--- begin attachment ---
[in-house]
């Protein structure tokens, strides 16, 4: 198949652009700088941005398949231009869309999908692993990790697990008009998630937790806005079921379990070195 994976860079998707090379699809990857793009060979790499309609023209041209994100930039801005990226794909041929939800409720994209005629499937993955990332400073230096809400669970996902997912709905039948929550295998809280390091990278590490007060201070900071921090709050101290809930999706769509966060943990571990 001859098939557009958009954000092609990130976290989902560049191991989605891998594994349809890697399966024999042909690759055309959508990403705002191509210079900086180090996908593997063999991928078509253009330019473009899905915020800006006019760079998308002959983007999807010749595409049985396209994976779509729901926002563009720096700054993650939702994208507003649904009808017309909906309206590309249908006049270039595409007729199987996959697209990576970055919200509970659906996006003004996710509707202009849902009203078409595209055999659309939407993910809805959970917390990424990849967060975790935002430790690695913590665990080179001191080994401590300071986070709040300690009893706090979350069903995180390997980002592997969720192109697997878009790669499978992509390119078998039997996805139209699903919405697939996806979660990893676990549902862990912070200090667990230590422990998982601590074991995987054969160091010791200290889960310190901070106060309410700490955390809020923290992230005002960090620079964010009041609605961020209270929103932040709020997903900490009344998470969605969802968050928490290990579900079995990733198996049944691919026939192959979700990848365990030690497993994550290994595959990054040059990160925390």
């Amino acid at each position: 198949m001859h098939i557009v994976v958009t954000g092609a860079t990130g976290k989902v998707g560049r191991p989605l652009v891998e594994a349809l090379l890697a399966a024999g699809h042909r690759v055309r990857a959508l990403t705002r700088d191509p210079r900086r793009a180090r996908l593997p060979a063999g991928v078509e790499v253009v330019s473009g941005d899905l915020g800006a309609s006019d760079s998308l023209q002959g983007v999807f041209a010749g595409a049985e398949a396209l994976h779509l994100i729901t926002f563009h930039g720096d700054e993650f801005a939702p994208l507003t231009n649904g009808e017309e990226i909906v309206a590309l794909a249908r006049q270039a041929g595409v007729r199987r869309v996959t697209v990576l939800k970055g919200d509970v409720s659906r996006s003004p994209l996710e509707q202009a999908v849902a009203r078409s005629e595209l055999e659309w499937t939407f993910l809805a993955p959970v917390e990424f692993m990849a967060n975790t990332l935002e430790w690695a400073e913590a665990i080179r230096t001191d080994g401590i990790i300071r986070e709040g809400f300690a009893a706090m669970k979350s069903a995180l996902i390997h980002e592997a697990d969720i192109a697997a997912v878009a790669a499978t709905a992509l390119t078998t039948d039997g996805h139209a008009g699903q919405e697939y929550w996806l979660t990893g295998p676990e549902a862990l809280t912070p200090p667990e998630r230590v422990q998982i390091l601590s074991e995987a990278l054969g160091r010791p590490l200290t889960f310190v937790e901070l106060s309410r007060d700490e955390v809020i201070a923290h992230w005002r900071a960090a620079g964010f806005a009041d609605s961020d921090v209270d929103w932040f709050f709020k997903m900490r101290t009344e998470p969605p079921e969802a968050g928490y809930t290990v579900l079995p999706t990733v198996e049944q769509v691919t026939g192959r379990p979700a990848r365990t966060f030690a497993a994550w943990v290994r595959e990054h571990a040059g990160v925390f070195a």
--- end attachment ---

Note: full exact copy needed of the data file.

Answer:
[in-house]
């Protein structure tokens, strides 16, 4: 198949652009700088941005398949231009869309999908692993990790697990008009998630937790806005079921379990070195 994976860079998707090379699809990857793009060979790499309609023209041209994100930039801005990226794909041929939800409720994209005629499937993955990332400073230096809400669970996902997912709905039948929550295998809280390091990278590490007060201070900071921090709050101290809930999706769509966060943990571990 001859098939557009958009954000092609990130976290989902560049191991989605891998594994349809890697399966024999042909690759055309959508990403705002191509210079900086180090996908593997063999991928078509253009330019473009899905915020800006006019760079998308002959983007999807010749595409049985396209994976779509729901926002563009720096700054993650939702994208507003649904009808017309909906309206590309249908006049270039595409007729199987996959697209990576970055919200509970659906996006003004996710509707202009849902009203078409595209055999659309939407993910809805959970917390990424990849967060975790935002430790690695913590665990080179001191080994401590300071986070709040300690009893706090979350069903995180390997980002592997969720192109697997878009790669499978992509390119078998039997996805139209699903919405697939996806979660990893676990549902862990912070200090667990230590422990998982601590074991995987054969160091010791200290889960310190901070106060309410700490955390809020923290992230005002960090620079964010009041609605961020209270929103932040709020997903900490009344998470969605969802968050928490290990579900079995990733198996049944691919026939192959979700990848365990030690497993994550290994595959990054040059990160925390």
């Amino acid at each position: 198949m001859h098939i557009v994976v958009t954000g092609a860079t990130g976290k989902v998707g560049r191991p989605l652009v891998e594994a349809l090379l890697a399966a024999g699809h042909r690759v055309r990857a959508l990403t705002r700088d191509p210079r900086r793009a180090r996908l593997p060979a063999g991928v078509e790499v253009v330019s473009g941005d899905l915020g800006a309609s006019d760079s998308l023209q002959g983007v999807f041209a010749g595409a049985e398949a396209l994976h779509l994100i729901t926002f563009h930039g720096d700054e993650f801005a939702p994208l507003t231009n649904g009808e017309e990226i909906v309206a590309l794909a249908r006049q270039a041929g595409v007729r199987r869309v996959t697209v990576l939800k970055g919200d509970v409720s659906r996006s003004p994209l996710e509707q202009a999908v849902a009203r078409s005629e595209l055999e659309w499937t939407f993910l809805a993955p959970v917390e990424f692993m990849a967060n975790t990332l935002e430790w690695a400073e913590a665990i080179r230096t001191d080994g401590i990790i300071r986070e709040g809400f300690a009893a706090m669970k979350s069903a995180l996902i390997h980002e592997a697990d969720i192109a697997a997912v878009a790669a499978t709905a992509l390119t078998t039948d039997g996805h139209a008009g699903q919405e697939y929550w996806l979660t990893g295998p676990e549902a862990l809280t912070p200090p667990e998630r230590v422990q998982i390091l601590s074991e995987a990278l054969g160091r010791p590490l200290t889960f310190v937790e901070l106060s309410r007060d700490e955390v809020i201070a923290h992230w005002r900071a960090a620079g964010f806005a009041d609605s961020d921090v209270d929103w932040f709050f709020k997903m900490r101290t009344e998470p969605p079921e969802a968050g928490y809930t290990v579900l079995p999706t990733v198996e049944q769509v691919t026939g192959r379990p979700a990848r365990t966060f030690a497993a994550w943990v290994r595959e990054h571990a040059g990160v925390f070195a």